(a) What should be the position if the first proceedings were unsuccessful?
(b) What should happen under statutes that provide for other civil orders?
(c) Should statutes address the question of whether and when proceedings should be stayed?

What should be the position if the first proceedings were unsuccessful?

10.32It seems unlikely that unsuccessful pecuniary penalty proceedings would be followed by criminal proceedings, given the elevated standard of proof for the latter. However, if criminal proceedings have been determined, but breach could not be established to the criminal standard, should enforcement agencies be able to have a “second bite at the cherry” and seek instead a pecuniary penalty, established on the lower civil standard of proof? In its 2002 review of civil and administrative penalties, the Australian Law Reform Commission considered that this should be allowed because regulators would benefit from the flexibility of being able to pursue two sets of proceedings.211

10.33It is not clear to us how regulatory effectiveness is impeded by a regulator being prevented from pursuing two sets of penalty proceedings. Regulators benefit from flexibility in that they can opt between criminal and pecuniary penalty proceedings (where those options exist). And while it may be true that a regime that has a low success rate in the punishment of breach might suffer from a commensurate reduction in effective deterrence, any connection between a low success rate and a lack of ability to take two sets of penalty proceedings is not obvious.

10.34The question is whether, having been pursued through the courts by the State for one form of penalty, a defendant should be required to defend itself from further State-initiated penalty proceedings for the same conduct. In general, we do not think they should. The double jeopardy principle will be best upheld by a statutory bar on this, as provided in some existing pecuniary penalty statutes. We suggest that policymakers should consider providing for such a bar in pecuniary penalty statutes.

10.35Again, where there is no statutory bar, we anticipate that if an application is made to strike out the second proceedings as an abuse of process on double jeopardy grounds, the courts will make their assessment based on the nature of pecuniary penalties as we have described them in this Report.

Statutes that provide for other civil orders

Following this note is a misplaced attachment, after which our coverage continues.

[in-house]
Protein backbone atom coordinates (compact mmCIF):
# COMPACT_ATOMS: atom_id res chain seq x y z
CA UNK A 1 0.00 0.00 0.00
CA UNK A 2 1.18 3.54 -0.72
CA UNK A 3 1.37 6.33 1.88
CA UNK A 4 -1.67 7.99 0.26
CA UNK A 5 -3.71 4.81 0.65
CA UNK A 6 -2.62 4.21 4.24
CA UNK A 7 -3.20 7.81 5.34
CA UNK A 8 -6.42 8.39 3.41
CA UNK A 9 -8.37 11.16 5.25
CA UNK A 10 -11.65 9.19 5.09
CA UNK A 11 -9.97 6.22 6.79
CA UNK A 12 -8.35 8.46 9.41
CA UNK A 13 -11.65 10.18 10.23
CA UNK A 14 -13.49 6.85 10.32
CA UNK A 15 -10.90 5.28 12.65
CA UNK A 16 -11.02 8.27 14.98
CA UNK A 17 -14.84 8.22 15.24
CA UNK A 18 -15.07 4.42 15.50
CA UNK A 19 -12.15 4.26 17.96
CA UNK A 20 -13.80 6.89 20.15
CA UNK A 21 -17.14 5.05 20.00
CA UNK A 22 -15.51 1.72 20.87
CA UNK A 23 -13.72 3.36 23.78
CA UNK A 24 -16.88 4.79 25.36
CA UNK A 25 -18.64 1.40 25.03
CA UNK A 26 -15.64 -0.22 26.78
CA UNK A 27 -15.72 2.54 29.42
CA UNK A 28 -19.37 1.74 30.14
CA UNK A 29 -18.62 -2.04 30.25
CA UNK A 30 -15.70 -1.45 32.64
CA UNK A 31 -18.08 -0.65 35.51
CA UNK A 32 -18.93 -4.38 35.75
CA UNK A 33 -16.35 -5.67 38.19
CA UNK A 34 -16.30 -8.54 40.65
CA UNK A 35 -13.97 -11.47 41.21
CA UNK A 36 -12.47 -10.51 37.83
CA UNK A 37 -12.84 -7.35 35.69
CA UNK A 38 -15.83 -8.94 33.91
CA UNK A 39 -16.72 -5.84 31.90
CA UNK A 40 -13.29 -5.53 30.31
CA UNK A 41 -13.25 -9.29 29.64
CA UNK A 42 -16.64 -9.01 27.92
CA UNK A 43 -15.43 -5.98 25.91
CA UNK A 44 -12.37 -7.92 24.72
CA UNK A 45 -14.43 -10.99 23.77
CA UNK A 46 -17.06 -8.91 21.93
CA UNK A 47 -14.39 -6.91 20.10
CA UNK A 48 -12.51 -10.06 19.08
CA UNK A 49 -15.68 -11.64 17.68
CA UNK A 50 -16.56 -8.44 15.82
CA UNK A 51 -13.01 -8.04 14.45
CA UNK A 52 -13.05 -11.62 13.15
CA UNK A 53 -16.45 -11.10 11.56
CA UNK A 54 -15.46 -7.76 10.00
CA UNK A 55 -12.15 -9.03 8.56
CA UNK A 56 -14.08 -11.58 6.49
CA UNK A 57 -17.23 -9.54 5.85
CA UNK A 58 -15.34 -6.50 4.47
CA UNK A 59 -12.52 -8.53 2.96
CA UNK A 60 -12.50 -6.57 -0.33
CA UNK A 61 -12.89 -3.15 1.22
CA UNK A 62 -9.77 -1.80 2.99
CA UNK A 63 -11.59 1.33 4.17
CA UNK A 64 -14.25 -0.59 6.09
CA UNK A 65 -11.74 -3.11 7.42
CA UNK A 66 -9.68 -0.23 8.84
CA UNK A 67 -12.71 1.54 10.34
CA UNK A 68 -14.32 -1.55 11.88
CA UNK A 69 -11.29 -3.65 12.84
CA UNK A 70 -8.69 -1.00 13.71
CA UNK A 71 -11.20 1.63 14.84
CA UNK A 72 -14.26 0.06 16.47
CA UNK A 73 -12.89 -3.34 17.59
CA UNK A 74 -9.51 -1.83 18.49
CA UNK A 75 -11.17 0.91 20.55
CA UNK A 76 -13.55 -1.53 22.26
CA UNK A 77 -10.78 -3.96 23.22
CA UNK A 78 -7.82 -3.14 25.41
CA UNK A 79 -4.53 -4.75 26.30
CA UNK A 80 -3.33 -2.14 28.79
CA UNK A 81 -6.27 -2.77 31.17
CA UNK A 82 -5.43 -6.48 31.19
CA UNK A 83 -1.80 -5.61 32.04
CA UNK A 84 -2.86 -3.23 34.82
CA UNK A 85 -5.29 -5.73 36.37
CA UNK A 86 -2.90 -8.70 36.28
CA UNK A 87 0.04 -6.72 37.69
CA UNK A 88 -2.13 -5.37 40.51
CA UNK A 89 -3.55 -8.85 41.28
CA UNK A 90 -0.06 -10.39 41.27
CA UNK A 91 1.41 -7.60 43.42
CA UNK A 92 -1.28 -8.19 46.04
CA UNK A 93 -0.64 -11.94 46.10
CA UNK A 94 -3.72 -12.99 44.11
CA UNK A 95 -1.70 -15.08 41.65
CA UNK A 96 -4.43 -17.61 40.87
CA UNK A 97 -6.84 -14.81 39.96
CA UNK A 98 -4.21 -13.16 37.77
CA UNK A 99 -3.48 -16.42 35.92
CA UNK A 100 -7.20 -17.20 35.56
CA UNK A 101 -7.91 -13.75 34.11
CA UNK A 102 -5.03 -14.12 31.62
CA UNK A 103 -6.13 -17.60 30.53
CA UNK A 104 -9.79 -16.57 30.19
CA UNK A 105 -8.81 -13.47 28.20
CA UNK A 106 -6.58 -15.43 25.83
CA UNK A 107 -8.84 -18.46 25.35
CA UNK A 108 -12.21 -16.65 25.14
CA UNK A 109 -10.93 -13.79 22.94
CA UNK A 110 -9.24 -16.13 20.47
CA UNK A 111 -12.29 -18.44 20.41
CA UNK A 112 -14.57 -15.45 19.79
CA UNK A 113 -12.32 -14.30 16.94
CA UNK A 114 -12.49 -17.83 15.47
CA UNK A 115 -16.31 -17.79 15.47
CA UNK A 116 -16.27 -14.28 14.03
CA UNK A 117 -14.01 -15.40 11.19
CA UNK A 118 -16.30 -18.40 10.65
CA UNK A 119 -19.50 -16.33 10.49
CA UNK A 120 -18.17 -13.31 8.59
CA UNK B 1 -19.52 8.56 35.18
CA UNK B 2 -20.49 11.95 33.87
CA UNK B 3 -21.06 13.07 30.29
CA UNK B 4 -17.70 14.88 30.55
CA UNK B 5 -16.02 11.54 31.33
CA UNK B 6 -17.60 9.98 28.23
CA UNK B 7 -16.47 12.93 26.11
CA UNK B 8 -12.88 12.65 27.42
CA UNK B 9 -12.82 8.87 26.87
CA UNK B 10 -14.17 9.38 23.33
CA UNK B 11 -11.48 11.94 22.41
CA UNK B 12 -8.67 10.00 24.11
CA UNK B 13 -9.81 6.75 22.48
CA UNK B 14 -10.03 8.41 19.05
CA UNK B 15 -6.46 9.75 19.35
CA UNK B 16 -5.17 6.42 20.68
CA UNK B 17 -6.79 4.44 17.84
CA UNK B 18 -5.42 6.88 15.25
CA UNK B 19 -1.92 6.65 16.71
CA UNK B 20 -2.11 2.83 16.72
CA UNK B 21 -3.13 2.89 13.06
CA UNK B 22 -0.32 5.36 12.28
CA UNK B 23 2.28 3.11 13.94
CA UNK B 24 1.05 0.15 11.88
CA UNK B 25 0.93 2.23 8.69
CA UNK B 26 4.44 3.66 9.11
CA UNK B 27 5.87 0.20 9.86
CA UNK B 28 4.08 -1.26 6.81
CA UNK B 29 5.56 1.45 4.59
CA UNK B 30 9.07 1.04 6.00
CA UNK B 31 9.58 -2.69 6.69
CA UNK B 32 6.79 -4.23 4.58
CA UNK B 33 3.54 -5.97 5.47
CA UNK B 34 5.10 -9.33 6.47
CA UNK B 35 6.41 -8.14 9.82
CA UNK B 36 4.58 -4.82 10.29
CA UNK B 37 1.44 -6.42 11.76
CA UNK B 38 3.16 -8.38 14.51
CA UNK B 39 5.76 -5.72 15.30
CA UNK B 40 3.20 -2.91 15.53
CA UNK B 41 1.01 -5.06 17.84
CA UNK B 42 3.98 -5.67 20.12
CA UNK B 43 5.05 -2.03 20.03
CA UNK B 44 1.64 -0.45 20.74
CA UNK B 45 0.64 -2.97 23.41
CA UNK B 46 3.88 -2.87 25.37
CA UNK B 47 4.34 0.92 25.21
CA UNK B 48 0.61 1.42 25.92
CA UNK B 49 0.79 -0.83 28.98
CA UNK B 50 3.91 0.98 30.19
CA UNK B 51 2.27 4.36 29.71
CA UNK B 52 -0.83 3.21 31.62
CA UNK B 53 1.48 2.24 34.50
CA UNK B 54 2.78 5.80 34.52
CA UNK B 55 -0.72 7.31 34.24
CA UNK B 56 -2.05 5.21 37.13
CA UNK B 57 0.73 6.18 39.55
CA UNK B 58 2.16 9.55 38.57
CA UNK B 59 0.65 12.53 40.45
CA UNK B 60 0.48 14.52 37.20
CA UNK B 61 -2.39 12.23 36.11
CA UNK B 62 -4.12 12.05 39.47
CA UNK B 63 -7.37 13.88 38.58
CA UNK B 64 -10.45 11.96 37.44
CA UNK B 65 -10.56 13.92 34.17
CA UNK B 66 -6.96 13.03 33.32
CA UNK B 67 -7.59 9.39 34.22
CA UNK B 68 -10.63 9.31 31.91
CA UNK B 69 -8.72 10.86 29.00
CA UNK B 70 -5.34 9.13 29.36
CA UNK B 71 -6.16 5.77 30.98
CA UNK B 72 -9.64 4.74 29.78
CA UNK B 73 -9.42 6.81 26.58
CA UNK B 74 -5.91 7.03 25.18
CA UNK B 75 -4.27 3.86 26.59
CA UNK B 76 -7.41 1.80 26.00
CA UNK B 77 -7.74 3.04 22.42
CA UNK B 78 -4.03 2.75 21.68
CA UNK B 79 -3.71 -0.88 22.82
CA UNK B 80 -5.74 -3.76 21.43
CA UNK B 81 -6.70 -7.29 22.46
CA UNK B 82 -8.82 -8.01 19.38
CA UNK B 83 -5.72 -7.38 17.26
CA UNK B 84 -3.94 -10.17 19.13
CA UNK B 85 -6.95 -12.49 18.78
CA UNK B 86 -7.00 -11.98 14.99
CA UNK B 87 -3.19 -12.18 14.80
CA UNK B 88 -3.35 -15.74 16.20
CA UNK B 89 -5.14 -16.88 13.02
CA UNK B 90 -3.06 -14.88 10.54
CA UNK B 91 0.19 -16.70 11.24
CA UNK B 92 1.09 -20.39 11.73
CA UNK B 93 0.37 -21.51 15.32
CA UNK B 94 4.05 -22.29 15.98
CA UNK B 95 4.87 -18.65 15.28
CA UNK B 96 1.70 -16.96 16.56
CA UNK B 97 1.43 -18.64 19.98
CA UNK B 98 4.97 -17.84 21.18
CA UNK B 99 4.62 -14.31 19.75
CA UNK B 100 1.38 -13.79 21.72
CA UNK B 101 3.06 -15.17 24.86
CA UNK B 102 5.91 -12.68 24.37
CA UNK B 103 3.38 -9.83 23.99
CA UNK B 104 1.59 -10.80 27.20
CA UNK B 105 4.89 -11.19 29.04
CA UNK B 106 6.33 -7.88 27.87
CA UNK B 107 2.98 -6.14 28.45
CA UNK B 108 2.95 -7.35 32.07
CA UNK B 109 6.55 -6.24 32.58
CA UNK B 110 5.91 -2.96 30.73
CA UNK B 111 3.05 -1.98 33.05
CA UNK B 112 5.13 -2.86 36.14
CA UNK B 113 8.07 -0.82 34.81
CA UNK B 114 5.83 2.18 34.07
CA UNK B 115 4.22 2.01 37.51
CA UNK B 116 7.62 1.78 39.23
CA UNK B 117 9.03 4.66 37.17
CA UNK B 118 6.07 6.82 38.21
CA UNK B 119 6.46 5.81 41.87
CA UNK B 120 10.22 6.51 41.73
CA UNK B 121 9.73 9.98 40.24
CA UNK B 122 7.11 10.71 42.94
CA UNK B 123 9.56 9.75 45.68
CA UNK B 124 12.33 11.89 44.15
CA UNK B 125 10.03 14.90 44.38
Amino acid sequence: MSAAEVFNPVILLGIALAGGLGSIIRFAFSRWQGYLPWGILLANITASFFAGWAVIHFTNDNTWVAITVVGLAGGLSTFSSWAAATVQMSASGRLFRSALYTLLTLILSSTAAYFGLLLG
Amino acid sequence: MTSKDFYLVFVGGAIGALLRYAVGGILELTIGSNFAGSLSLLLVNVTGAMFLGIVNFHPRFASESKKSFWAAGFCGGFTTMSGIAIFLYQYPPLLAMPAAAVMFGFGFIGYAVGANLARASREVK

10.36As noted, some pecuniary penalty statutes provide for proceedings to establish civil liability more generally. A finding of civil liability (for example, resulting in a “declaration of contravention”) may result in the award of a number of orders, including pecuniary penalties, compensation and management bans.

10.37Concerns that a strict statutory bar on double proceedings may prevent or inhibit the award of these other civil orders are valid. Clearly this outcome would be undesirable. It does not accord with the fact that the double jeopardy rule does not place a bar on civil claims in other circumstances.

10.38One would expect then that statutes employing this model, while they should usually provide for a bar on the imposition of two penalties for the same conduct, will not provide for a statutory bar on both civil liability and criminal proceedings taking place. Again, it would be for the court to assess whether any subsequent proceedings amounted to an abuse of process; and to determine whether one set of proceedings should be stayed until the other is completed.

Stays of proceedings

10.39At present, pecuniary penalty statutes vary on the question of whether, in the event of double proceedings, the civil proceedings become automatically stayed by virtue of the statute, or whether the question of a stay should be at the discretion of the court. On this question, PCO did not think there was a need for a mandatory stay. It considered it was best left to the courts to determine whether there was a danger of injustice in the particular case, rather than having a blanket legislative rule. Meredith Connell agreed and thought in some situations a stay of civil proceedings might not be appropriate.

10.40The Ministry of Business, Innovation and Employment (MBIE) noted that a key reason for having a stay was to prevent the prosecuting regulator from gaining additional information under the rules of civil procedure that would not be accessible in a criminal proceeding. It characterised this as, in essence, a self-incrimination problem. MBIE preferred that the issue be dealt with by restricting the use of evidence obtained from civil proceedings in criminal proceedings.

10.41We have no objection to statutes that do provide for an automatic stay of proceedings. Nor do we object to the question of the courts being left to exercise their discretion on whether to stay civil proceedings pending the outcome of a criminal trial because of the risk of prejudice to the defendant. As noted above such a stay may be justified because of the civil court’s exploration of the evidence going to civil liability, as well as because of the potential imposition of second penalty. Because of this, the potential for compensation claims to be delayed exists in any event.

“Same conduct”